Numbers in Copala Triqui

Learn numbers in Copala Triqui

Knowing numbers in Copala Triqui is probably one of the most useful things you can learn to say, write and understand in Copala Triqui. Learning to count in Copala Triqui may appeal to you just as a simple curiosity or be something you really need. Perhaps you have planned a trip to a country where Copala Triqui is the most widely spoken language, and you want to be able to shop and even bargain with a good knowledge of numbers in Copala Triqui.

It's also useful for guiding you through street numbers. You'll be able to better understand the directions to places and everything expressed in numbers, such as the times when public transportation leaves. Can you think of more reasons to learn numbers in Copala Triqui?

The Copala Triqui language (xna’ánj nu̱’) is a Trique language that belongs to the Mixtecan branch of the Oto-Manguean language family. Spoken around the town of San Juan Copala, Oaxaca, Mexico by about 30,000 speakers, it is closely related to other Triqui languages spoken in the Mexican states of Oaxaca and Baja California.

List of numbers in Copala Triqui

Here is a list of numbers in Copala Triqui. We have made for you a list with all the numbers in Copala Triqui from 1 to 20. We have also included the tens up to the number 100, so that you know how to count up to 100 in Copala Triqui. We also close the list by showing you what the number 1000 looks like in Copala Triqui.

  • 1) hngòoj
  • 2) wwìi
  • 3) wàhnin
  • 4) gàhan
  • 5) ùhunj
  • 6) wàtanj
  • 7) txìj
  • 8) tìnj
  • 9) hìn
  • 10) txìh
  • 11) xàn
  • 12) xùwìj
  • 13) xàhnìnj
  • 14) xìgàhanj
  • 15) xìnùnh
  • 16) xìnùnh yàn
  • 17) xìnùnh wwìj
  • 18) xìnùnh wàhnìnj
  • 19) xìnùnh gàhanj
  • 20)
  • 30) kò txìh
  • 40) wìj xxìyà
  • 50) wwìj xxìyà txìh
  • 60) wàhnìnj xxìyà
  • 70) wàhnìnj xxìyà txìh
  • 80) gàhanj xxìyà
  • 90) gàhanj xxìyà txìh
  • 100) hngò syéntu
  • 1,000) hngò mín
  • one million) hngò mìxún

Numbers in Copala Triqui: Copala Triqui numbering rules

Each culture has specific peculiarities that are expressed in its language and its way of counting. The Copala Triqui is no exception. If you want to learn numbers in Copala Triqui you will have to learn a series of rules that we will explain below. If you apply these rules you will soon find that you will be able to count in Copala Triqui with ease.

The way numbers are formed in Copala Triqui is easy to understand if you follow the rules explained here. Surprise everyone by counting in Copala Triqui. Also, learning how to number in Copala Triqui yourself from these simple rules is very beneficial for your brain, as it forces it to work and stay in shape. Working with numbers and a foreign language like Copala Triqui at the same time is one of the best ways to train our little gray cells, so let's see what rules you need to apply to number in Copala Triqui

  • Digits from one to nine are rendered by specific words, namely hngòoj [1] (or hngò, yàn when compound), wwìi [2], wàhnin [3], gàhan [4], ùhunj [5], wàtanj [6], txìj [7], tìnj [8], and hìn [9].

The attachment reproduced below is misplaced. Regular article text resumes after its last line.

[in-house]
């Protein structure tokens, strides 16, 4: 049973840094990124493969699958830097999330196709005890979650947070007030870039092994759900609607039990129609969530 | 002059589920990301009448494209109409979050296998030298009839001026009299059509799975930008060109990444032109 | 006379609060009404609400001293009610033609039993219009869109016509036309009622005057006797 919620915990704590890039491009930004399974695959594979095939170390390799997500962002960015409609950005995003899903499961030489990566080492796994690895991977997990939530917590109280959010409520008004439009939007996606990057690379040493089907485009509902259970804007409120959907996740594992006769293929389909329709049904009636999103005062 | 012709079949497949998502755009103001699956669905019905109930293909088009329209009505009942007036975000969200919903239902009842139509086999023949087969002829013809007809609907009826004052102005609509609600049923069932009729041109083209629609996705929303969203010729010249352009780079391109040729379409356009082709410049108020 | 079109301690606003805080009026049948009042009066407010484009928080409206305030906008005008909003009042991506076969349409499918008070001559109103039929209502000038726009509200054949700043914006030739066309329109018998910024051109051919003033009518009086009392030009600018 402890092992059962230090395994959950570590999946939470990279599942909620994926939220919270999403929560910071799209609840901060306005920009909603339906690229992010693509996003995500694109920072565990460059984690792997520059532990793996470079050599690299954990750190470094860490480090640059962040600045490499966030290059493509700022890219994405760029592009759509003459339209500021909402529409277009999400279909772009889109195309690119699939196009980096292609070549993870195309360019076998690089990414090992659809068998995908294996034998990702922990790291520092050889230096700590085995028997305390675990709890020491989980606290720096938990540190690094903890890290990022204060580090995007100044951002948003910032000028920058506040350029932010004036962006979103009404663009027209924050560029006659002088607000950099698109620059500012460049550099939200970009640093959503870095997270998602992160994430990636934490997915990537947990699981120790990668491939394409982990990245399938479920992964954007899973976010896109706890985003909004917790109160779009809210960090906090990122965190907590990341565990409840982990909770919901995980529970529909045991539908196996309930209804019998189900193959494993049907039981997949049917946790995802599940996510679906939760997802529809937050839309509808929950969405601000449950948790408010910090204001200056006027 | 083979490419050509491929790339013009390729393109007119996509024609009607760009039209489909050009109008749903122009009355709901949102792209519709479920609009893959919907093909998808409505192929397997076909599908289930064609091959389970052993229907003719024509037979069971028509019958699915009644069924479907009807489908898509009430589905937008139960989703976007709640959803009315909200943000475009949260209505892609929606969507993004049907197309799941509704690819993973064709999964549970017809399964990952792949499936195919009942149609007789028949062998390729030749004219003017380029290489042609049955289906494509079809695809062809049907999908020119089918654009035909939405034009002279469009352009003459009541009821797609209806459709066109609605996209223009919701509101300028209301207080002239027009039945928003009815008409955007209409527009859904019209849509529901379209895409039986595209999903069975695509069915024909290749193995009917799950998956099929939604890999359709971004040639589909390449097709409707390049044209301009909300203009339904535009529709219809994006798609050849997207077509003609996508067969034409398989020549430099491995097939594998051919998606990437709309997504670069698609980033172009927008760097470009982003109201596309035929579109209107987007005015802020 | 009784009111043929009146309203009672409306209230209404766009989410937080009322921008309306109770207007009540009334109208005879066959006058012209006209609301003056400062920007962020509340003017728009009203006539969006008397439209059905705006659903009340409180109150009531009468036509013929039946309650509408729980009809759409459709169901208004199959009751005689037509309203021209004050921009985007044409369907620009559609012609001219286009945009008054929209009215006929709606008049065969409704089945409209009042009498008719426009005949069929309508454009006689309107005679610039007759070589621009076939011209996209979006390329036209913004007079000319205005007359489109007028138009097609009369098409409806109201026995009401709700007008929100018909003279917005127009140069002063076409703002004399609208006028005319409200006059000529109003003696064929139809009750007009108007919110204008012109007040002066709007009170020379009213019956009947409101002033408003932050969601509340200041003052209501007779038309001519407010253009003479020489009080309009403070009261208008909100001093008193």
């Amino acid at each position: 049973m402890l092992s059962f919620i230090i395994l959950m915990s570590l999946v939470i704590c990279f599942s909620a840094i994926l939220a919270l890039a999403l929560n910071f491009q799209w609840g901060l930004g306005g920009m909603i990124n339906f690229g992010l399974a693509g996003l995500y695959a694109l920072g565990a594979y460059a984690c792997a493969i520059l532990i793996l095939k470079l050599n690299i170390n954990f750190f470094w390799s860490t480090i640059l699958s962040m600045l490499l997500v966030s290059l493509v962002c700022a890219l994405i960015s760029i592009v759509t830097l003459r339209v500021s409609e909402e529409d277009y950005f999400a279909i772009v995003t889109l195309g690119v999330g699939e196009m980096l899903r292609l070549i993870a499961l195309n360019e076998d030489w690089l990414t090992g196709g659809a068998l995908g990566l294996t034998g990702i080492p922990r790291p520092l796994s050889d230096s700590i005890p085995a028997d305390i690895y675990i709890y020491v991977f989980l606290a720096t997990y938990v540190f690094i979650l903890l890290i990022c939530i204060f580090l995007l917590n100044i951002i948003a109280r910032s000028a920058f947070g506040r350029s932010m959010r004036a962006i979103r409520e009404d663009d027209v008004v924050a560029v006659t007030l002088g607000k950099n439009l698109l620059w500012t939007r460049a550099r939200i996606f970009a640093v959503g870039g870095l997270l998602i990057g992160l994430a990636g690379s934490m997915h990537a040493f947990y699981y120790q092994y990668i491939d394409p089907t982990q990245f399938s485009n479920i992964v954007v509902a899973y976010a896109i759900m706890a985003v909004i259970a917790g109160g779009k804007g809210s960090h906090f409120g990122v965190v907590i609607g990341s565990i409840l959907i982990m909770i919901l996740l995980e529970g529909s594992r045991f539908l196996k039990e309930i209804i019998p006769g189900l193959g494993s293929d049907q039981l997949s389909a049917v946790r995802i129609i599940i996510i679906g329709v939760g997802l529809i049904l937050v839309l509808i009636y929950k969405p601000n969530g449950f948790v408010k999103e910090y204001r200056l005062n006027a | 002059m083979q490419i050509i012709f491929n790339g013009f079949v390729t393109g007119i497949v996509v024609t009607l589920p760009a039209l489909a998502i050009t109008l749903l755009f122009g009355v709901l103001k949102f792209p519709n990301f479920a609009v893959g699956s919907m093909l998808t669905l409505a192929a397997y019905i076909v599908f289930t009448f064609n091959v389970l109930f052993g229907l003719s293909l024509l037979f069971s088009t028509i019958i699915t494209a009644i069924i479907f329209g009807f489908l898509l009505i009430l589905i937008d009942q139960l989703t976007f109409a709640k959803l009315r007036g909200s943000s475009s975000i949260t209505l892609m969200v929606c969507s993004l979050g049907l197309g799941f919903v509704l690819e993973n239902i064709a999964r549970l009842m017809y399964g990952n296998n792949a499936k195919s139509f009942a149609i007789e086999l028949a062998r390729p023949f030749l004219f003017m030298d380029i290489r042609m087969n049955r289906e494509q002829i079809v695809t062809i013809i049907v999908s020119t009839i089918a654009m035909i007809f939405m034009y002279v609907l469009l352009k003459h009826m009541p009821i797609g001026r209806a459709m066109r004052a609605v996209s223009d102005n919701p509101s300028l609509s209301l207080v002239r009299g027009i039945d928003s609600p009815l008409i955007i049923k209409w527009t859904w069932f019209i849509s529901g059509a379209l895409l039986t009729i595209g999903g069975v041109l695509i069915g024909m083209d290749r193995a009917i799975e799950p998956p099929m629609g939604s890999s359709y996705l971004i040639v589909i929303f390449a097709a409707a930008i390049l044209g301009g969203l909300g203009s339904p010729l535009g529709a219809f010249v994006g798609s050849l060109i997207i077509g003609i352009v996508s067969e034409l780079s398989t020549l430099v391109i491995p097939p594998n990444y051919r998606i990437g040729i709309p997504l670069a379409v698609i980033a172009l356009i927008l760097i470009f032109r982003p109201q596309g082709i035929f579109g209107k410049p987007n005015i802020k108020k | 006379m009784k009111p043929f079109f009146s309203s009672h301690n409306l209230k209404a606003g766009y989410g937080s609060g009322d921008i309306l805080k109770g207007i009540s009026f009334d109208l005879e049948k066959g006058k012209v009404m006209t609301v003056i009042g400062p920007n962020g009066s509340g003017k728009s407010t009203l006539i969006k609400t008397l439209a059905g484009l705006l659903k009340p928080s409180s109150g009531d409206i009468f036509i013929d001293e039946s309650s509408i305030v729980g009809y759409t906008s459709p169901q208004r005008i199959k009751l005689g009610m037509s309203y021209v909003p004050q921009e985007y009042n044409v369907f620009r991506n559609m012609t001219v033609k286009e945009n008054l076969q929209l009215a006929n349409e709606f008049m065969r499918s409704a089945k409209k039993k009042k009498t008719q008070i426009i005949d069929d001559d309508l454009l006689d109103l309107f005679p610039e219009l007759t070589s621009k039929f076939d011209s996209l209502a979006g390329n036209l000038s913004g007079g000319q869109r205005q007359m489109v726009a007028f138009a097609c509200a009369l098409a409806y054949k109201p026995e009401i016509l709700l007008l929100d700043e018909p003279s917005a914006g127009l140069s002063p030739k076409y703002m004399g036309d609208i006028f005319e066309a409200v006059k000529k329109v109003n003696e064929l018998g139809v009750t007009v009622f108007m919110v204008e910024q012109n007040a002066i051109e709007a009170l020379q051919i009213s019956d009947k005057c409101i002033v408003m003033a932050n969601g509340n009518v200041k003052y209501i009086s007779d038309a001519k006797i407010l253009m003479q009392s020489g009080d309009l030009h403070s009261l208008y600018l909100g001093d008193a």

• Tens follow a vigesimal system (base 20), using the word xxìyà for twenty in compound numbers from forty: txìh [10], [20], kò txìh [30] (20+10), wìj xxìyà [40] (2*20), wwìj xxìyà txìh [50] (2*20+10), wàhnìnj xxìyà [60] (3*20), wàhnìnj xxìyà txìh [70] (3*20+10), gàhanj xxìyà [80] (4*20), and gàhanj xxìyà txìh [90] (4*20+10).
  • Numbers from eleven to fifteen are formed from the word for ten (txìh) and the word for the unit: xàn [11], xùwìj [12], xàhnìnj [13], xìgàhanj [14], and xìnùnh [15]. Sixteen to nineteen are formed based on the fifteen: xìnùnh yàn [16] (15+1), xìnùnh wwìj [17] (15+2), xìnùnh wàhnìnj [18] (15+3), and xìnùnh gàhanj [19] (15+4).
  • Compound numbers are formed setting the ten, then the unit separated with a space if the ten is a multiple of twenty (20, 40, 60, 80): kò gàhanj [24], gàhanj xxìyà wàhnìnj [83]. They are formed setting the previous multiple of twenty then the number from eleven to nineteen separated with a space if the ten is not a multiple of twenty (30, 50, 70, 90): kò xìnùnh yàn [36] (20+16), wwìj xxìyà xìnùnh wàhnìnj [58] (2*20+18).
  • Hundreds are formed starting with the multiplier digit followed by the word for hundred (syéntu), loanword from the Spanish ciento: hngò syéntu [100], wwìj syéntu [200], wàhnin syéntu [300], gàhan syéntu [400], ùhunj syéntu [500], wàtanj syéntu [600], txìj syéntu [700], tìnj syéntu [800], and hìn syéntu [900].
  • Thousands are formed starting with the multiplier digit followed by the word for thousand (mín), loanword from the Spanish mil: hngò mín [1,000], wwìj mín [2,000], wàhnin mín [3,000], gàhan mín [4,000], ùhunj mín [5,000], wàtanj mín [6,000], txìj mín [7,000], tìnj mín [8,000], and hìn mín [9,000].
  • When compound, each element of big numbers are linked with the verb taá, meaning being on top, in addition (e.g.: wwìj syéntu taá txìh [210], wàhnin mín taá ùhunj syéntu taá wàhnìnj xxìyà gàhanj [3,564]).
  • The word for million is mìxún [1,000,000], loanword from the Spanish millón.
  • Triqui Language and Culture (in Spanish)
  • Numbers in different languages